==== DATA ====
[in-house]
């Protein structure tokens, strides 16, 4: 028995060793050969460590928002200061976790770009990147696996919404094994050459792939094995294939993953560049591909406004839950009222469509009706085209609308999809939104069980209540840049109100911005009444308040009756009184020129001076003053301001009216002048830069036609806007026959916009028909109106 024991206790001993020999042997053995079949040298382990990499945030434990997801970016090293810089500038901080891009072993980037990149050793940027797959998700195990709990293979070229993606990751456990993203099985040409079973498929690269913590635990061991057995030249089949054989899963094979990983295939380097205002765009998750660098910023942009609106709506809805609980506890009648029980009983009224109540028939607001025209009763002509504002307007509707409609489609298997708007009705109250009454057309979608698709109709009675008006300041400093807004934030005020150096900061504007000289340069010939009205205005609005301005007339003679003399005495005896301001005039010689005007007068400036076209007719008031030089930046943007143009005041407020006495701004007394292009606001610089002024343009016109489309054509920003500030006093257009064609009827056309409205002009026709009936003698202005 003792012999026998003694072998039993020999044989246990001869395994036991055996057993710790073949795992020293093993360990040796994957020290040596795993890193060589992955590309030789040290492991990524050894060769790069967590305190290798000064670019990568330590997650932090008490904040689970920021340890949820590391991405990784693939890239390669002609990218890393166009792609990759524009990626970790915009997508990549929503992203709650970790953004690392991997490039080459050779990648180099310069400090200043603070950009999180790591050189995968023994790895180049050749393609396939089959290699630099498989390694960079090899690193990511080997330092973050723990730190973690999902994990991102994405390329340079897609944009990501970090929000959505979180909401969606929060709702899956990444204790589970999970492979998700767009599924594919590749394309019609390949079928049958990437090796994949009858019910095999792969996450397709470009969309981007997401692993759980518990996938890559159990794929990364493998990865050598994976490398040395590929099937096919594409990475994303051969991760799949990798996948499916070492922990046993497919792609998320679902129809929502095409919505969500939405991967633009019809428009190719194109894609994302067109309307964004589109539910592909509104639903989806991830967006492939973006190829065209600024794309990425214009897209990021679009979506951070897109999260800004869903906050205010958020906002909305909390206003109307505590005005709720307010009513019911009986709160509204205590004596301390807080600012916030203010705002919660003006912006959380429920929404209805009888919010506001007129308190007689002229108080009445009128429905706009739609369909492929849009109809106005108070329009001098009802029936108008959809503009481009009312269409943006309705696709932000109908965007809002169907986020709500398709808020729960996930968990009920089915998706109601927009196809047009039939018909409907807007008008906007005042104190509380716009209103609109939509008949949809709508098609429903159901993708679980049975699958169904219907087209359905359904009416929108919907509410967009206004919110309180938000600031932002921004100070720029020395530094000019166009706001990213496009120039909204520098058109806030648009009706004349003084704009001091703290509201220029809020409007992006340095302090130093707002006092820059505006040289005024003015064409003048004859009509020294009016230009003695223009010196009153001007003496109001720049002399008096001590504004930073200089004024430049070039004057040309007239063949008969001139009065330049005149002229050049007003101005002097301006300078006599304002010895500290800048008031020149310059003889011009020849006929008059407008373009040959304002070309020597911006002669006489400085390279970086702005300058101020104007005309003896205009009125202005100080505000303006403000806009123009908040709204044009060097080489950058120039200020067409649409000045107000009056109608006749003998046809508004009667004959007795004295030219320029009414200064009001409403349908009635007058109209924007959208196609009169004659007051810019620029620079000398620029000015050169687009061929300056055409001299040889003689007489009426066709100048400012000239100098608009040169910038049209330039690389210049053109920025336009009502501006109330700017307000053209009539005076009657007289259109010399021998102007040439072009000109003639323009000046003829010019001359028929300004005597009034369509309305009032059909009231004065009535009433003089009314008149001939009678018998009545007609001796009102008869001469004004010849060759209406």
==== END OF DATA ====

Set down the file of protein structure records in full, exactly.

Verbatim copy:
[in-house]
């Protein structure tokens, strides 16, 4: 028995060793050969460590928002200061976790770009990147696996919404094994050459792939094995294939993953560049591909406004839950009222469509009706085209609308999809939104069980209540840049109100911005009444308040009756009184020129001076003053301001009216002048830069036609806007026959916009028909109106 024991206790001993020999042997053995079949040298382990990499945030434990997801970016090293810089500038901080891009072993980037990149050793940027797959998700195990709990293979070229993606990751456990993203099985040409079973498929690269913590635990061991057995030249089949054989899963094979990983295939380097205002765009998750660098910023942009609106709506809805609980506890009648029980009983009224109540028939607001025209009763002509504002307007509707409609489609298997708007009705109250009454057309979608698709109709009675008006300041400093807004934030005020150096900061504007000289340069010939009205205005609005301005007339003679003399005495005896301001005039010689005007007068400036076209007719008031030089930046943007143009005041407020006495701004007394292009606001610089002024343009016109489309054509920003500030006093257009064609009827056309409205002009026709009936003698202005 003792012999026998003694072998039993020999044989246990001869395994036991055996057993710790073949795992020293093993360990040796994957020290040596795993890193060589992955590309030789040290492991990524050894060769790069967590305190290798000064670019990568330590997650932090008490904040689970920021340890949820590391991405990784693939890239390669002609990218890393166009792609990759524009990626970790915009997508990549929503992203709650970790953004690392991997490039080459050779990648180099310069400090200043603070950009999180790591050189995968023994790895180049050749393609396939089959290699630099498989390694960079090899690193990511080997330092973050723990730190973690999902994990991102994405390329340079897609944009990501970090929000959505979180909401969606929060709702899956990444204790589970999970492979998700767009599924594919590749394309019609390949079928049958990437090796994949009858019910095999792969996450397709470009969309981007997401692993759980518990996938890559159990794929990364493998990865050598994976490398040395590929099937096919594409990475994303051969991760799949990798996948499916070492922990046993497919792609998320679902129809929502095409919505969500939405991967633009019809428009190719194109894609994302067109309307964004589109539910592909509104639903989806991830967006492939973006190829065209600024794309990425214009897209990021679009979506951070897109999260800004869903906050205010958020906002909305909390206003109307505590005005709720307010009513019911009986709160509204205590004596301390807080600012916030203010705002919660003006912006959380429920929404209805009888919010506001007129308190007689002229108080009445009128429905706009739609369909492929849009109809106005108070329009001098009802029936108008959809503009481009009312269409943006309705696709932000109908965007809002169907986020709500398709808020729960996930968990009920089915998706109601927009196809047009039939018909409907807007008008906007005042104190509380716009209103609109939509008949949809709508098609429903159901993708679980049975699958169904219907087209359905359904009416929108919907509410967009206004919110309180938000600031932002921004100070720029020395530094000019166009706001990213496009120039909204520098058109806030648009009706004349003084704009001091703290509201220029809020409007992006340095302090130093707002006092820059505006040289005024003015064409003048004859009509020294009016230009003695223009010196009153001007003496109001720049002399008096001590504004930073200089004024430049070039004057040309007239063949008969001139009065330049005149002229050049007003101005002097301006300078006599304002010895500290800048008031020149310059003889011009020849006929008059407008373009040959304002070309020597911006002669006489400085390279970086702005300058101020104007005309003896205009009125202005100080505000303006403000806009123009908040709204044009060097080489950058120039200020067409649409000045107000009056109608006749003998046809508004009667004959007795004295030219320029009414200064009001409403349908009635007058109209924007959208196609009169004659007051810019620029620079000398620029000015050169687009061929300056055409001299040889003689007489009426066709100048400012000239100098608009040169910038049209330039690389210049053109920025336009009502501006109330700017307000053209009539005076009657007289259109010399021998102007040439072009000109003639323009000046003829010019001359028929300004005597009034369509309305009032059909009231004065009535009433003089009314008149001939009678018998009545007609001796009102008869001469004004010849060759209406």